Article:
Chapter OneThe Principles and Goals of Public Health
Why Study Global Health?• Understand the progress that has already been made• Understand the challenges that still remain• Diseases are not limited by national boundaries• Significant health disparities among groups• Link between health and development
Health, Public Health, and Global Health Health “Health is a state of complete physical, mental, and social well-being and not merely the absence of disease or infirmity.”
Health, Public Health, and Global Health Public Health “…the science and art of preventing disease, prolonging life, and promoting physical health and mental health and efficiency through organized community efforts toward a sanitary environment; the control of community infections; the education of the individual in principles of personal hygiene; the organization of medical and nursing service for the early diagnosis and treatment of disease; and the development of the social machinery to ensure to every individual in the community a standard of living adequate for the maintenance of health.”
Health, Public Health, and Global Health Global Health “…an area for study, research, and practice that places a priority on improving health and achieving equity in health for all people worldwide. Global health emphasizes transnational health issues, determinants, and solutions, involves many disciplines within and beyond the health sciences, and promotes interdisciplinary collaboration; and is a synthesis of population based prevention with individual- level clinical care.”
Critical Global Health Concepts• Determinants of health• Measurement of health status• Importance of culture to health• Global burden of disease• Key risk factors• Demographic and epidemiologic transitions• Organization and function of health systems• Links among health, education, poverty and equity
Key Terms• Low-income : $995 or less• Lower middle-income : $996 to $3,945• Upper middle-income : $3,946 to $12,195• High-income : $12,196 or aboveBased on gross national income per person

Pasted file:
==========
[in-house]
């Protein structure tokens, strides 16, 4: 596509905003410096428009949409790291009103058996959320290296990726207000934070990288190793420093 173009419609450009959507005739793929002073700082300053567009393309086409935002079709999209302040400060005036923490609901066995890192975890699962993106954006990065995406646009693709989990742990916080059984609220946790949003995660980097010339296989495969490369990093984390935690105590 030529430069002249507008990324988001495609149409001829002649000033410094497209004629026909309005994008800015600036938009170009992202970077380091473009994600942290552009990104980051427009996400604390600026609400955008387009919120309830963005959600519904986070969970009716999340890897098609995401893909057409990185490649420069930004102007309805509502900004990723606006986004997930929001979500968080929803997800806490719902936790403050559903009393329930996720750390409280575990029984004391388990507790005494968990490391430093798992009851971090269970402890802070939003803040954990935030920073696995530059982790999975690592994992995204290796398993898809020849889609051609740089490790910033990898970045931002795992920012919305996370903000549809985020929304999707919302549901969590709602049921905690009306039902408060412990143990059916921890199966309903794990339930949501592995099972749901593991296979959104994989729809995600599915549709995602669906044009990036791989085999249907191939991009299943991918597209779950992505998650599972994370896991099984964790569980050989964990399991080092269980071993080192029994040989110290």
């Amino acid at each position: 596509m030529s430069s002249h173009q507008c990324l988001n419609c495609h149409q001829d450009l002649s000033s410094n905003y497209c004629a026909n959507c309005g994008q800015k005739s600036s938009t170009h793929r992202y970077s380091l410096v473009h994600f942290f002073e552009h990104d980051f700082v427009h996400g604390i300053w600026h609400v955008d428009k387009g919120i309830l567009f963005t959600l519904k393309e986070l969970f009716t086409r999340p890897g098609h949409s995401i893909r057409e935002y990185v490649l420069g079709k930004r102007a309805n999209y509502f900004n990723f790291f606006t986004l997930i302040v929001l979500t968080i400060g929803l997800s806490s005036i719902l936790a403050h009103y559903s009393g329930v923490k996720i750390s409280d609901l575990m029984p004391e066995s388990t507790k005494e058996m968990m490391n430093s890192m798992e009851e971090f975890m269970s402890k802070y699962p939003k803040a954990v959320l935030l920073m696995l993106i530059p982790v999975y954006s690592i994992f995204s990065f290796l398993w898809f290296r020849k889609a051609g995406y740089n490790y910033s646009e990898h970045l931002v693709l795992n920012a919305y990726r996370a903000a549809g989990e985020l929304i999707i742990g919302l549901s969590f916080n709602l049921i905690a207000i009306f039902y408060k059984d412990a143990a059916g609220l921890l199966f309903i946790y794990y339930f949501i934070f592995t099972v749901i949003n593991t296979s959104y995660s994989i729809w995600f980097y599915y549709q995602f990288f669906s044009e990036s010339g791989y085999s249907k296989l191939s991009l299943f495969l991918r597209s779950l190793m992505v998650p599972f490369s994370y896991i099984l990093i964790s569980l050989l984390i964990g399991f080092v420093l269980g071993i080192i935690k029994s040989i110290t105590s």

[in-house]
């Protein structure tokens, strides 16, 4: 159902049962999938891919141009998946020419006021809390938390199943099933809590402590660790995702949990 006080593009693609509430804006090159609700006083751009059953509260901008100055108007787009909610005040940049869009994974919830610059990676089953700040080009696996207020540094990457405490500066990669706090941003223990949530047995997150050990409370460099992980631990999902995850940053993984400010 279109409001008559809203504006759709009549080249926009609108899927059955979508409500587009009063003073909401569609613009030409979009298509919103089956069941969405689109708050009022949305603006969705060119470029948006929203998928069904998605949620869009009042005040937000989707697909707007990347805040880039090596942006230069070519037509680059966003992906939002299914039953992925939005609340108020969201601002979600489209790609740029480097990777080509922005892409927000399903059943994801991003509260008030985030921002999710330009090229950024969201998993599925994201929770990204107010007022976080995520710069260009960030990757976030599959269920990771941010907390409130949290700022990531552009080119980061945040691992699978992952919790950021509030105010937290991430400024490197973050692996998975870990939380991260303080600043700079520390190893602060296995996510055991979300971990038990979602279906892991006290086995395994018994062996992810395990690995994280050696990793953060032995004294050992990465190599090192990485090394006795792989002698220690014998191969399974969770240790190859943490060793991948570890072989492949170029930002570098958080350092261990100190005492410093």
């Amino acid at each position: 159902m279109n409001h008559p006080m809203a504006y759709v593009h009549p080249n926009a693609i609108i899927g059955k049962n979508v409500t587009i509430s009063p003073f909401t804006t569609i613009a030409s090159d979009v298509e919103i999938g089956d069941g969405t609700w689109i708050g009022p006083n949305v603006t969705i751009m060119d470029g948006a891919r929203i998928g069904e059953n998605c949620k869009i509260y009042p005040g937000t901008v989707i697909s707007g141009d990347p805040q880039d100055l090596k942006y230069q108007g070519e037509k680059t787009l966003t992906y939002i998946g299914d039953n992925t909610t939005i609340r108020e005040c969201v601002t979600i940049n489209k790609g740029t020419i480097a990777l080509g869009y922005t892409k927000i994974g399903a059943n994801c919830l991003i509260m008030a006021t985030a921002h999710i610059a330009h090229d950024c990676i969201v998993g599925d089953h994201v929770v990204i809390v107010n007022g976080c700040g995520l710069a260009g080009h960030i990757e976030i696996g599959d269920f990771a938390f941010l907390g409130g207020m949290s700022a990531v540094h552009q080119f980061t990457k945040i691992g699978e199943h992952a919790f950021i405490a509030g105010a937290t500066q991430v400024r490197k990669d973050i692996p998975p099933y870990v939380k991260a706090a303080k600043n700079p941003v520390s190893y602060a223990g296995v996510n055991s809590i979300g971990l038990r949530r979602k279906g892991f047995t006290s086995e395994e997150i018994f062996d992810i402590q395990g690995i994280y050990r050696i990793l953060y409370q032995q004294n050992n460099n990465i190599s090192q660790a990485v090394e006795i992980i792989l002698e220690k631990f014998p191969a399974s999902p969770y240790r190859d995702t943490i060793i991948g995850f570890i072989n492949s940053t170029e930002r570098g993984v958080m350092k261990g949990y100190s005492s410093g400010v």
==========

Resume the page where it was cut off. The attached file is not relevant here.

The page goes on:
Millennium Development Goals• Countries signed pledged to meet goals by 2015• Explicit statement of goals for development efforts• All relate to health, whether directly or indirectly• Important to understanding global health issues
Table 1.5: Millennium Development Goals and their Related TargetsSource: Data from Millennium Project: Goals, Targets, and Indicators. Available at http://www.unmillenniumproject.org/goals/gti.htm. AccessedApril 9, 2011.
Table 1.5: Millennium Development Goals and their Related Targets (cont)Source: Data from Millennium Project: Goals, Targets, and Indicators. Available athttp://www.unmillenniumproject.org/goals/gti.htm. AccessedApril 9, 2011.
Central Messages• Strong links among health, human development, labor productivity, and economic development• Health status is determined by a variety of factors• Enormous progress in improving health status over last 50 years• Much of the progress due to improvements in public hygiene, better water and sanitation, and better education• Progress in health status has been very uneven across countries• Enormous disparities in health status and access to health services within and across countries
Central Messages• Countries do not need to be high-income to enjoy good health status• Burden of disease is evolving in light of economic and social changes, the aging of populations, and scientific and technical progress• Some issues can only be solved through cooperation• People and communities have the ability to enhance their own health status• Each of us should be concerned with the health of others for health, security and humanitarian reasons